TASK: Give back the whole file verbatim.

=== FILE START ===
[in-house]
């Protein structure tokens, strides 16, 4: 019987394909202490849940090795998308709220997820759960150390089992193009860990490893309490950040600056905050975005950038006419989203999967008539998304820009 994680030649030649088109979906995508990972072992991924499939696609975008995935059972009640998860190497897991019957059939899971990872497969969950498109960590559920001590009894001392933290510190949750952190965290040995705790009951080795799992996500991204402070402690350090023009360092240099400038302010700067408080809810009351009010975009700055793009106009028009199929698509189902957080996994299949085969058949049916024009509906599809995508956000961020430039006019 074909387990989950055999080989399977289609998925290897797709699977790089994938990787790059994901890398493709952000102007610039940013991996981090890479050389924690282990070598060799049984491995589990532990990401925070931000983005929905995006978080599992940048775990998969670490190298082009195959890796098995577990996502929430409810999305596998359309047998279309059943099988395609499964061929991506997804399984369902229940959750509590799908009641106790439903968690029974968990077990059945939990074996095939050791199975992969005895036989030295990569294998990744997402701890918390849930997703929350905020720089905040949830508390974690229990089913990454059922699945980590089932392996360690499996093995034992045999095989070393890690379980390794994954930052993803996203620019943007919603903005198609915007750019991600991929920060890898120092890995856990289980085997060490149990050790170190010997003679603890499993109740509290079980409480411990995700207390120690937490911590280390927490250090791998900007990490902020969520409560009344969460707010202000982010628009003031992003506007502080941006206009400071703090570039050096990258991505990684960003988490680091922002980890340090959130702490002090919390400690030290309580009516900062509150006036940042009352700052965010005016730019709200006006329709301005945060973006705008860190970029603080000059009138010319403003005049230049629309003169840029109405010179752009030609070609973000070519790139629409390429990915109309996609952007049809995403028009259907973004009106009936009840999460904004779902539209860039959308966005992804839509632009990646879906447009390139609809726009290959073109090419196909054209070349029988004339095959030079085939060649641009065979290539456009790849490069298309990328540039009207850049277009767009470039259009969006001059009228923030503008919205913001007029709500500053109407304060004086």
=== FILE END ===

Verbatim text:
[in-house]
């Protein structure tokens, strides 16, 4: 019987394909202490849940090795998308709220997820759960150390089992193009860990490893309490950040600056905050975005950038006419989203999967008539998304820009 994680030649030649088109979906995508990972072992991924499939696609975008995935059972009640998860190497897991019957059939899971990872497969969950498109960590559920001590009894001392933290510190949750952190965290040995705790009951080795799992996500991204402070402690350090023009360092240099400038302010700067408080809810009351009010975009700055793009106009028009199929698509189902957080996994299949085969058949049916024009509906599809995508956000961020430039006019 074909387990989950055999080989399977289609998925290897797709699977790089994938990787790059994901890398493709952000102007610039940013991996981090890479050389924690282990070598060799049984491995589990532990990401925070931000983005929905995006978080599992940048775990998969670490190298082009195959890796098995577990996502929430409810999305596998359309047998279309059943099988395609499964061929991506997804399984369902229940959750509590799908009641106790439903968690029974968990077990059945939990074996095939050791199975992969005895036989030295990569294998990744997402701890918390849930997703929350905020720089905040949830508390974690229990089913990454059922699945980590089932392996360690499996093995034992045999095989070393890690379980390794994954930052993803996203620019943007919603903005198609915007750019991600991929920060890898120092890995856990289980085997060490149990050790170190010997003679603890499993109740509290079980409480411990995700207390120690937490911590280390927490250090791998900007990490902020969520409560009344969460707010202000982010628009003031992003506007502080941006206009400071703090570039050096990258991505990684960003988490680091922002980890340090959130702490002090919390400690030290309580009516900062509150006036940042009352700052965010005016730019709200006006329709301005945060973006705008860190970029603080000059009138010319403003005049230049629309003169840029109405010179752009030609070609973000070519790139629409390429990915109309996609952007049809995403028009259907973004009106009936009840999460904004779902539209860039959308966005992804839509632009990646879906447009390139609809726009290959073109090419196909054209070349029988004339095959030079085939060649641009065979290539456009790849490069298309990328540039009207850049277009767009470039259009969006001059009228923030503008919205913001007029709500500053109407304060004086």